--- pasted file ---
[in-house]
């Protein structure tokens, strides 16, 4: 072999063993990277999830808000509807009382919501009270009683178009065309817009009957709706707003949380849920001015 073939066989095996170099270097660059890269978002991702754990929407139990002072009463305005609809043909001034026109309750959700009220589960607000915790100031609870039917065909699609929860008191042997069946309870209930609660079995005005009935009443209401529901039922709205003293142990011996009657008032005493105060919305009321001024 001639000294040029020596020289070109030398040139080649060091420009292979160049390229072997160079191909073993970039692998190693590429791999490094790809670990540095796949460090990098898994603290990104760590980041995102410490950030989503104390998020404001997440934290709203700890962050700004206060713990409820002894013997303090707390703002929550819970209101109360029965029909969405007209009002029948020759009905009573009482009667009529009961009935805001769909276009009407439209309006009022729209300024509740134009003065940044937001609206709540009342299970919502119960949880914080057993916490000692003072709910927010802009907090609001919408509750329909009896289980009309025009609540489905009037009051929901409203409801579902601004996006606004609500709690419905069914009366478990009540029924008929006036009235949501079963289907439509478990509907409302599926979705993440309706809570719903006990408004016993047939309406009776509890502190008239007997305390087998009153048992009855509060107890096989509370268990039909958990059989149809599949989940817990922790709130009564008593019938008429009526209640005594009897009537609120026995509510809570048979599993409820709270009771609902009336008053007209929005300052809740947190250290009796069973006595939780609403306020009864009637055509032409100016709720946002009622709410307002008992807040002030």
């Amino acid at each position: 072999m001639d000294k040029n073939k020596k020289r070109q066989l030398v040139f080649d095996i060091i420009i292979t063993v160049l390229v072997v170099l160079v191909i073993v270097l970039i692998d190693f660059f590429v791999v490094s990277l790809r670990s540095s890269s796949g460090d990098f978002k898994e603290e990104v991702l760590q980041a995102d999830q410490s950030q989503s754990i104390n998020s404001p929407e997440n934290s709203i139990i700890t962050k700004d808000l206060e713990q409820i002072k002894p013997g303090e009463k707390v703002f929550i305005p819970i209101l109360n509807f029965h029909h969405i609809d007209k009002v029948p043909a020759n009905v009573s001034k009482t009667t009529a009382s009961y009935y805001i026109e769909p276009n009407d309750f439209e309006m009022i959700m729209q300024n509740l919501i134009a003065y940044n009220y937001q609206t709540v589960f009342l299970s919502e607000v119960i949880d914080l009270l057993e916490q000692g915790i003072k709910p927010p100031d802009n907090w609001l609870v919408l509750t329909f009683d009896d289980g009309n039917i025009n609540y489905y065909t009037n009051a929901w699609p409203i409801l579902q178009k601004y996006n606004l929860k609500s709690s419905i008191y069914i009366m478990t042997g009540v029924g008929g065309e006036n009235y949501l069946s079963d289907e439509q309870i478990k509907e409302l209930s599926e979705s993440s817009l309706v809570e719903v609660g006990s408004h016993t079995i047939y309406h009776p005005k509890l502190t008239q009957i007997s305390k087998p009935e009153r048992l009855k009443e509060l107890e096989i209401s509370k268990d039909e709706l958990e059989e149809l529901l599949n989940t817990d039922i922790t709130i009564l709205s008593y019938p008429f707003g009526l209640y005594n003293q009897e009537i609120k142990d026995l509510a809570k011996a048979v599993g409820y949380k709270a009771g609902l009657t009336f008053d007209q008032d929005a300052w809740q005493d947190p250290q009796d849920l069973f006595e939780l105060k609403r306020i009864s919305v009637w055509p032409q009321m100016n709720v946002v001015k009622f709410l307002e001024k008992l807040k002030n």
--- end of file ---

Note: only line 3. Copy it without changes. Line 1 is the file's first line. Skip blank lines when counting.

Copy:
């Amino acid at each position: 072999m001639d000294k040029n073939k020596k020289r070109q066989l030398v040139f080649d095996i060091i420009i292979t063993v160049l390229v072997v170099l160079v191909i073993v270097l970039i692998d190693f660059f590429v791999v490094s990277l790809r670990s540095s890269s796949g460090d990098f978002k898994e603290e990104v991702l760590q980041a995102d999830q410490s950030q989503s754990i104390n998020s404001p929407e997440n934290s709203i139990i700890t962050k700004d808000l206060e713990q409820i002072k002894p013997g303090e009463k707390v703002f929550i305005p819970i209101l109360n509807f029965h029909h969405i609809d007209k009002v029948p043909a020759n009905v009573s001034k009482t009667t009529a009382s009961y009935y805001i026109e769909p276009n009407d309750f439209e309006m009022i959700m729209q300024n509740l919501i134009a003065y940044n009220y937001q609206t709540v589960f009342l299970s919502e607000v119960i949880d914080l009270l057993e916490q000692g915790i003072k709910p927010p100031d802009n907090w609001l609870v919408l509750t329909f009683d009896d289980g009309n039917i025009n609540y489905y065909t009037n009051a929901w699609p409203i409801l579902q178009k601004y996006n606004l929860k609500s709690s419905i008191y069914i009366m478990t042997g009540v029924g008929g065309e006036n009235y949501l069946s079963d289907e439509q309870i478990k509907e409302l209930s599926e979705s993440s817009l309706v809570e719903v609660g006990s408004h016993t079995i047939y309406h009776p005005k509890l502190t008239q009957i007997s305390k087998p009935e009153r048992l009855k009443e509060l107890e096989i209401s509370k268990d039909e709706l958990e059989e149809l529901l599949n989940t817990d039922i922790t709130i009564l709205s008593y019938p008429f707003g009526l209640y005594n003293q009897e009537i609120k142990d026995l509510a809570k011996a048979v599993g409820y949380k709270a009771g609902l009657t009336f008053d007209q008032d929005a300052w809740q005493d947190p250290q009796d849920l069973f006595e939780l105060k609403r306020i009864s919305v009637w055509p032409q009321m100016n709720v946002v001015k009622f709410l307002e001024k008992l807040k002030n």